Pick up know-how for tackling diseases, pests and weeds.
Farm bill, farm marketing, agribusiness webinars, & farm policy.
Find tactics for healthy livestock and sound forages.
Scheduling and methods of irrigation.
Explore our Extension locations around the state.
Commercial row crop production in Arkansas.
Agriculture weed management resources.
Use virtual and real tools to improve critical calculations for farms and ranches.
Learn to ID forages and more.
Explore our research locations around the state.
Get the latest research results from our county agents.
Our programs include aquaculture, diagnostics, and energy conservation.
Keep our food, fiber and fuel supplies safe from disaster.
Private, Commercial & Non-commercial training and education.
Specialty crops including turfgrass, vegetables, fruits, and ornamentals.
Find educational resources and get youth engaged in agriculture.
Gaining garden smarts and sharing skills.
Timely tips for the Arkansas home gardener.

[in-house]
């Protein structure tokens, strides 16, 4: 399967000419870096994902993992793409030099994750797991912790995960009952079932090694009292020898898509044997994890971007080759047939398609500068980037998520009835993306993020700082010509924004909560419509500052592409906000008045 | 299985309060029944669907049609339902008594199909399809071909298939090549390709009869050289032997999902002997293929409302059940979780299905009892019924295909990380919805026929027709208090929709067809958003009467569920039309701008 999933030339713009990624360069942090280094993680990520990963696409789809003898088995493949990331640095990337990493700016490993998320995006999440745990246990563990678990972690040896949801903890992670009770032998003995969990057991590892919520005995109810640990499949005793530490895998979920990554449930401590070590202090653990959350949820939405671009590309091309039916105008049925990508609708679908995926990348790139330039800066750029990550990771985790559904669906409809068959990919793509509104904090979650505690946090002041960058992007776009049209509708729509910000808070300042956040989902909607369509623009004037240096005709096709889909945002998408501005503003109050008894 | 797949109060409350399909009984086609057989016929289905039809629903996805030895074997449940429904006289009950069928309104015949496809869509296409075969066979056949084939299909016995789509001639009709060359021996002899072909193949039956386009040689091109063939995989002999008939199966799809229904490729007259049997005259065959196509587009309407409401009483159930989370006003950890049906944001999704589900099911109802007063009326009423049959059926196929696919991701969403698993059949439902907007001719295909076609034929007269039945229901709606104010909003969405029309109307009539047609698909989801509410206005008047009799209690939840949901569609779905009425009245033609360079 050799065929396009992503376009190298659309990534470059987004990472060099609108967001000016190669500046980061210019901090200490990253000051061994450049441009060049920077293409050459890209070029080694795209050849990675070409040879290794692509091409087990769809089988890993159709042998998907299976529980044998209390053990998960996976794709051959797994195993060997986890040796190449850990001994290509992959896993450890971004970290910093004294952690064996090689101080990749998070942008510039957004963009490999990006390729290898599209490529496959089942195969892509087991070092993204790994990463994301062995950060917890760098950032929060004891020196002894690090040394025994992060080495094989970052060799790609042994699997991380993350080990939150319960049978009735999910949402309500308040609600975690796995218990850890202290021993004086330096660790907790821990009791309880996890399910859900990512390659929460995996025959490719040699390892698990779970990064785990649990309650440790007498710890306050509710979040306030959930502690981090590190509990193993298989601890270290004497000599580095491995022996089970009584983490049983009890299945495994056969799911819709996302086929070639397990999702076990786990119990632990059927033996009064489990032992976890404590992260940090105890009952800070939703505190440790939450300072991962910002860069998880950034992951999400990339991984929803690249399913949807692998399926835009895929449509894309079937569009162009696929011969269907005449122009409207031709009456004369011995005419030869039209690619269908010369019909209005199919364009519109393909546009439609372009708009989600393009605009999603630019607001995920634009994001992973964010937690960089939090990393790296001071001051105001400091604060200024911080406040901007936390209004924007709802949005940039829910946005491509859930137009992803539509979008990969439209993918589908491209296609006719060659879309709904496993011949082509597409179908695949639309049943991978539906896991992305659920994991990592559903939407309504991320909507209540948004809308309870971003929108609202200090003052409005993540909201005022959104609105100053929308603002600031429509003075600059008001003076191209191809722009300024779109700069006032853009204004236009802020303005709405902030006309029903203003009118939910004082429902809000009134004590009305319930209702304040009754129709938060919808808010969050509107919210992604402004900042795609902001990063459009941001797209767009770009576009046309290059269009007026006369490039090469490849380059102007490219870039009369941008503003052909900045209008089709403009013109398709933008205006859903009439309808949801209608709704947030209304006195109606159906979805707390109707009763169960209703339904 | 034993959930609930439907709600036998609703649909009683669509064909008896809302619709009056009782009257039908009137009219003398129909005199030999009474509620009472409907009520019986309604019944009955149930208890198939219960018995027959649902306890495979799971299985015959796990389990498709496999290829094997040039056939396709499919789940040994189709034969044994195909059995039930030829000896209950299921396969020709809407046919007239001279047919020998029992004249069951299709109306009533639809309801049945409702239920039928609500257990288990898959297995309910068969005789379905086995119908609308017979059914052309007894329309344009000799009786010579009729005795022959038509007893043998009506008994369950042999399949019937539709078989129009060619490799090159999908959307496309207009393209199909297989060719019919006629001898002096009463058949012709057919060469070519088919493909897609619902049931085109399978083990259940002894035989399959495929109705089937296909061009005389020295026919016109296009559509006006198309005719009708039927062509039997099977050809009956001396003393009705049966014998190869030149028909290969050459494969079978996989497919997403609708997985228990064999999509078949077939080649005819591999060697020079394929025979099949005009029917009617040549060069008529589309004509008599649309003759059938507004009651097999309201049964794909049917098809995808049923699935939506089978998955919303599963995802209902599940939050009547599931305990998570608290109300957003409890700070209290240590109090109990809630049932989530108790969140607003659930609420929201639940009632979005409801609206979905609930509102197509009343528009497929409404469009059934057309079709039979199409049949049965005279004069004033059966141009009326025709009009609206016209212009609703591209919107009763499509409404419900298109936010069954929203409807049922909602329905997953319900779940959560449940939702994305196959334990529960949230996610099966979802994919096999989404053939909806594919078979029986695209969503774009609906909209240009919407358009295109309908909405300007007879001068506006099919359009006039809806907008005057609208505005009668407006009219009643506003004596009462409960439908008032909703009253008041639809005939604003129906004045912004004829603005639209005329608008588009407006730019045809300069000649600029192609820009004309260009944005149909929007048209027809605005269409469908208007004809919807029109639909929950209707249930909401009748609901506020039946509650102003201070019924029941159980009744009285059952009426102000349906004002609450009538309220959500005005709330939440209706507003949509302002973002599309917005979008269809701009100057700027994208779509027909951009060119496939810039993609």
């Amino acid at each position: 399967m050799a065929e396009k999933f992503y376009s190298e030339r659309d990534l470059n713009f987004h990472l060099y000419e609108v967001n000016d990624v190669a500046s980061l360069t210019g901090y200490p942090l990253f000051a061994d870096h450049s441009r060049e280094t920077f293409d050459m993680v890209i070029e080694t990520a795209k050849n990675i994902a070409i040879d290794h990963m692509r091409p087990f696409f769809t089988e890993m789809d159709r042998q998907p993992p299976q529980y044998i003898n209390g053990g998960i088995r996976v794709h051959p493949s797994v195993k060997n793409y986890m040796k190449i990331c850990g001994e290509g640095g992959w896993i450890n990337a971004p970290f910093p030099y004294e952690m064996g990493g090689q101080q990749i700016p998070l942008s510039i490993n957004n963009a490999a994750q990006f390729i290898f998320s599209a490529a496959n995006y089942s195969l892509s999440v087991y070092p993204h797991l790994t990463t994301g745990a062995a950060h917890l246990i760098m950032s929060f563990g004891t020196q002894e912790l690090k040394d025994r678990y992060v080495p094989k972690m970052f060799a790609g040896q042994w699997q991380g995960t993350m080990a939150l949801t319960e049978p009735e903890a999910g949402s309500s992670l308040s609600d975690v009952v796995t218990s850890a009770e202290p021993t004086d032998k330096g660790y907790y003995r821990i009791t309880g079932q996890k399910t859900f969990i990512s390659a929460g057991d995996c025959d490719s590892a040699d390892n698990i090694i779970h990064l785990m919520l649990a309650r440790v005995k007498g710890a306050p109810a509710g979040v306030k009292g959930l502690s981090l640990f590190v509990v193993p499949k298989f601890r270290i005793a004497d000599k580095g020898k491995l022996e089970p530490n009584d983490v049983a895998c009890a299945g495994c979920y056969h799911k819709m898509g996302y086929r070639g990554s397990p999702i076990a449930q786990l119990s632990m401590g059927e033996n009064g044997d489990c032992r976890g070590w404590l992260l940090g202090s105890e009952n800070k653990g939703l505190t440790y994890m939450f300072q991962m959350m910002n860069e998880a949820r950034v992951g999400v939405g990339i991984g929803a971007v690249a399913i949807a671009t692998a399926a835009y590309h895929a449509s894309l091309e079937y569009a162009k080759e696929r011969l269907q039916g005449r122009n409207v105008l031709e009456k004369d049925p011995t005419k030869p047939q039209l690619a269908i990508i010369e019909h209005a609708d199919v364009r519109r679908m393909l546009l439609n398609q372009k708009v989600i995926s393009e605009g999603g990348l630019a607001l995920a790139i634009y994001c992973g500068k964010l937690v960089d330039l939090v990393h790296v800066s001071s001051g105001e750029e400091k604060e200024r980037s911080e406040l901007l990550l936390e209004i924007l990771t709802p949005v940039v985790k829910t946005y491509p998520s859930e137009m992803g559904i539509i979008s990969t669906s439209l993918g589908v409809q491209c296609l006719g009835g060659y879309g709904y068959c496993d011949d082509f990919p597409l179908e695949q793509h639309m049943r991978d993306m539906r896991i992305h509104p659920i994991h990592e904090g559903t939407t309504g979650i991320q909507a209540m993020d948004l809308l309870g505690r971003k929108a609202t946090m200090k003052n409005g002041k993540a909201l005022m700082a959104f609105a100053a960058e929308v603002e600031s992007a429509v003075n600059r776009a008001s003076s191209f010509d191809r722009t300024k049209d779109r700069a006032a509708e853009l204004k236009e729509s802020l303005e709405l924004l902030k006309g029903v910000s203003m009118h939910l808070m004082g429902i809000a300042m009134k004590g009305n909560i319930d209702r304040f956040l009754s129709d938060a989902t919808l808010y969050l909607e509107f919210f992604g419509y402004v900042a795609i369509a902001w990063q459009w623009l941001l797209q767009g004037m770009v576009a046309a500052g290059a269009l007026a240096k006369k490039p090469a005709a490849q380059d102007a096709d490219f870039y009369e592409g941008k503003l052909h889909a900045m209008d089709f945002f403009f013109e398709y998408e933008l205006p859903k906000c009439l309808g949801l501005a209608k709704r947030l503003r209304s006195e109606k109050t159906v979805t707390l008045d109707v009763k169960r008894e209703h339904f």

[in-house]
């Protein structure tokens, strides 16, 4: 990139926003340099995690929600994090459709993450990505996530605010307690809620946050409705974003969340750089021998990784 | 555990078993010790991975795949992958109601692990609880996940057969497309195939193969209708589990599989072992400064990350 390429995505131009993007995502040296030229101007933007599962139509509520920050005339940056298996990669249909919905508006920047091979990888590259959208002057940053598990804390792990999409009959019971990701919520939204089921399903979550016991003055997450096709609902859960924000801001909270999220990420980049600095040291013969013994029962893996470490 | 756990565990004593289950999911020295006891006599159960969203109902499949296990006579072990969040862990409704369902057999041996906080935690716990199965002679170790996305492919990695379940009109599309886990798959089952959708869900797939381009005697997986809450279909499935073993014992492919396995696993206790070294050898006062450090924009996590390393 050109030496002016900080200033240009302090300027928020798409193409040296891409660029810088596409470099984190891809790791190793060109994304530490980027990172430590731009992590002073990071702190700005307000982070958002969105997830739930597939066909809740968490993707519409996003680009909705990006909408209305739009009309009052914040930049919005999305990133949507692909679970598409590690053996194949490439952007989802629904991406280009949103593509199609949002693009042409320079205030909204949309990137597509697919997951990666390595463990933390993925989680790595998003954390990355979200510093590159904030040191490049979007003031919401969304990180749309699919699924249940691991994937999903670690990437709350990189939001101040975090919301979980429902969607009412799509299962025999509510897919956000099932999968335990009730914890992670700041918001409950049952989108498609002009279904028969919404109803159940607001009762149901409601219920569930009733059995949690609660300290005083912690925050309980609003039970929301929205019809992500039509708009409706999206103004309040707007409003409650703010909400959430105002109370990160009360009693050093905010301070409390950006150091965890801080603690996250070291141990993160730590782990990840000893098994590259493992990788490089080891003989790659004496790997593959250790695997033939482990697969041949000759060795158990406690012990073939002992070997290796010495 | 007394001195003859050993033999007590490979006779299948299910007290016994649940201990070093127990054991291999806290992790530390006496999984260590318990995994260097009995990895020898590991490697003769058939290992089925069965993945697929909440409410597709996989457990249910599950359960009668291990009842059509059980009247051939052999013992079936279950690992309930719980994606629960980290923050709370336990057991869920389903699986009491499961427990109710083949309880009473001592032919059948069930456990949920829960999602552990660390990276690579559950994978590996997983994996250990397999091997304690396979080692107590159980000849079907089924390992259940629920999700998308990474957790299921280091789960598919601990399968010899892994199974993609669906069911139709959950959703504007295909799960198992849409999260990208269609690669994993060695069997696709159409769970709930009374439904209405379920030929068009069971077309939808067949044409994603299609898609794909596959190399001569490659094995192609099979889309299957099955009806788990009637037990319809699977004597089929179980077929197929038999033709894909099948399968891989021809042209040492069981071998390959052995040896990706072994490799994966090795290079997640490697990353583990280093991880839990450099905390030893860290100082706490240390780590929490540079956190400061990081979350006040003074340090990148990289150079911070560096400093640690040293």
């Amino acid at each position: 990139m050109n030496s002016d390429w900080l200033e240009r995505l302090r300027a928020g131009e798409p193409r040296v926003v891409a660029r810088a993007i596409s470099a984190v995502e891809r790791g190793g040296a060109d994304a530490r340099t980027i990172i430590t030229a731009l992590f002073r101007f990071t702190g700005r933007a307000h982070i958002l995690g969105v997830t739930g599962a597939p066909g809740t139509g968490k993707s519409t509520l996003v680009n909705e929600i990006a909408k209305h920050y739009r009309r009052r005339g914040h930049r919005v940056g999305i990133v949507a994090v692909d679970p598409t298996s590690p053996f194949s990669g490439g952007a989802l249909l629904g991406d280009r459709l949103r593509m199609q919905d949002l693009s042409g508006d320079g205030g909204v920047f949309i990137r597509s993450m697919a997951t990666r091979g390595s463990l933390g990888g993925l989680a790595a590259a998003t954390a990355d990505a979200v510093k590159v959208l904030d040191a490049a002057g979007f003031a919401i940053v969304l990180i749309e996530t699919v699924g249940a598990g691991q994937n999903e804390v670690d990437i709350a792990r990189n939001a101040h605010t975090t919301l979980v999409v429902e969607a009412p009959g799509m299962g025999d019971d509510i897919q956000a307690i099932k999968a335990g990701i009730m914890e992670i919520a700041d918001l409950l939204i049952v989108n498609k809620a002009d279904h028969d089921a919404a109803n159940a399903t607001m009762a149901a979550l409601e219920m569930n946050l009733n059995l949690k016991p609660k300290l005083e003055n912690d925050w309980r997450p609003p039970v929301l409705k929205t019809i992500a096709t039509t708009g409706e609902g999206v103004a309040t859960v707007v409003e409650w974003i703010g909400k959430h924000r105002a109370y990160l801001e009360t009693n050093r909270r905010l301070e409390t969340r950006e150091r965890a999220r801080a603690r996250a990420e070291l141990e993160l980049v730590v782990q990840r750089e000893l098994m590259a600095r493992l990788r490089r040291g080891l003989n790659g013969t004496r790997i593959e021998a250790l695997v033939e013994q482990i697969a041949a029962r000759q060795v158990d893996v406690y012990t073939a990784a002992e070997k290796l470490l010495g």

Creating beauty in and around the home.
Maintenance calendar, and best practices.
Coaxing the best produce from asparagus to zucchini.
What’s wrong with my plants? The clinic can help.
Featured trees, vines, shrubs and flowers.
Ask our experts plant, animal, or insect questions.
Enjoying the sweet fruits of your labor.
Herbs, native plants, & reference desk QA.
Growing together from youth to maturity.
Crapemyrtles, hydrangeas, hort glossary, and weed ID databases.
Get beekeeping, honey production, and class information.
Grow a pollinator-friendly garden.
Schedule these timely events on your gardening calendar.
Equipping individuals to lead organizations, communities, and regions.
Guiding communities and regions toward vibrant and sustainable futures.
Guiding entrepreneurs from concept to profit.
Position your business to compete for government contracts.
Find trends, opportunities and impacts.
Providing unbiased information to enable educated votes on critical issues.
Increase your knowledge of public issues & get involved.
Research-based connection to government and policy issues.
Support Arkansas local food initiatives.
Read about our efforts.
Preparing for and recovering from disasters.
Licensing for forestry and wildlife professionals.
Preserving water quality and quantity.
Cleaner air for healthier living.
Firewood & bioenergy resources.
Managing a complex forest ecosystem.
Read about nature across Arkansas and the U.S.
Learn to manage wildlife on your land.
Soil quality and its use here in Arkansas.
Learn to ID unwanted plant and animal visitors.
Timely updates from our specialists.
Eating right and staying healthy.
Ensuring safe meals.
Take charge of your well-being.
Cooking with Arkansas foods.
Making the most of your money.